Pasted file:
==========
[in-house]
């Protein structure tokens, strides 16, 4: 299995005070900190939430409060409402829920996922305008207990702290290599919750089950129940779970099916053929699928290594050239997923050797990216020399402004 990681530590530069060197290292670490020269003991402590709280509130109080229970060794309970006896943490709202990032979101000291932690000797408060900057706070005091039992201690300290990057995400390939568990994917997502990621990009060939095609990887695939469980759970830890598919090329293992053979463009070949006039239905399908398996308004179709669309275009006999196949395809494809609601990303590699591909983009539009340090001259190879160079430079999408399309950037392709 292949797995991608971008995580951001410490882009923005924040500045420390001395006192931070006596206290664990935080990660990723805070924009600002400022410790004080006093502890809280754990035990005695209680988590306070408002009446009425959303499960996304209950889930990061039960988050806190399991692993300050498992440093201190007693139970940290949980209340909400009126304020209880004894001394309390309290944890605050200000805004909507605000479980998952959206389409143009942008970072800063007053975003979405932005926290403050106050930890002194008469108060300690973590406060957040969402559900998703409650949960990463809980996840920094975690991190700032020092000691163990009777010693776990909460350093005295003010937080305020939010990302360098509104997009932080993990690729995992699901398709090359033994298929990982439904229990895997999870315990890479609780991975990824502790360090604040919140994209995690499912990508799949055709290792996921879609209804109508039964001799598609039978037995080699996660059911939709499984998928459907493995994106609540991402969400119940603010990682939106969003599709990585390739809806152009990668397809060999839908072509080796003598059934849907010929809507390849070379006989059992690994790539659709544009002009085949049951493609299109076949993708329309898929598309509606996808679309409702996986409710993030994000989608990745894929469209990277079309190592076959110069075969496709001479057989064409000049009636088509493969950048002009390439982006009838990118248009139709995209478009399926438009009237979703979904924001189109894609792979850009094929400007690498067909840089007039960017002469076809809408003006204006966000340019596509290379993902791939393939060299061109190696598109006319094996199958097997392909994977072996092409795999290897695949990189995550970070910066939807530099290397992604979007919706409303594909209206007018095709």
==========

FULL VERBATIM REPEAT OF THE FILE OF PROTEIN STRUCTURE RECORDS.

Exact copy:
[in-house]
């Protein structure tokens, strides 16, 4: 299995005070900190939430409060409402829920996922305008207990702290290599919750089950129940779970099916053929699928290594050239997923050797990216020399402004 990681530590530069060197290292670490020269003991402590709280509130109080229970060794309970006896943490709202990032979101000291932690000797408060900057706070005091039992201690300290990057995400390939568990994917997502990621990009060939095609990887695939469980759970830890598919090329293992053979463009070949006039239905399908398996308004179709669309275009006999196949395809494809609601990303590699591909983009539009340090001259190879160079430079999408399309950037392709 292949797995991608971008995580951001410490882009923005924040500045420390001395006192931070006596206290664990935080990660990723805070924009600002400022410790004080006093502890809280754990035990005695209680988590306070408002009446009425959303499960996304209950889930990061039960988050806190399991692993300050498992440093201190007693139970940290949980209340909400009126304020209880004894001394309390309290944890605050200000805004909507605000479980998952959206389409143009942008970072800063007053975003979405932005926290403050106050930890002194008469108060300690973590406060957040969402559900998703409650949960990463809980996840920094975690991190700032020092000691163990009777010693776990909460350093005295003010937080305020939010990302360098509104997009932080993990690729995992699901398709090359033994298929990982439904229990895997999870315990890479609780991975990824502790360090604040919140994209995690499912990508799949055709290792996921879609209804109508039964001799598609039978037995080699996660059911939709499984998928459907493995994106609540991402969400119940603010990682939106969003599709990585390739809806152009990668397809060999839908072509080796003598059934849907010929809507390849070379006989059992690994790539659709544009002009085949049951493609299109076949993708329309898929598309509606996808679309409702996986409710993030994000989608990745894929469209990277079309190592076959110069075969496709001479057989064409000049009636088509493969950048002009390439982006009838990118248009139709995209478009399926438009009237979703979904924001189109894609792979850009094929400007690498067909840089007039960017002469076809809408003006204006966000340019596509290379993902791939393939060299061109190696598109006319094996199958097997392909994977072996092409795999290897695949990189995550970070910066939807530099290397992604979007919706409303594909209206007018095709």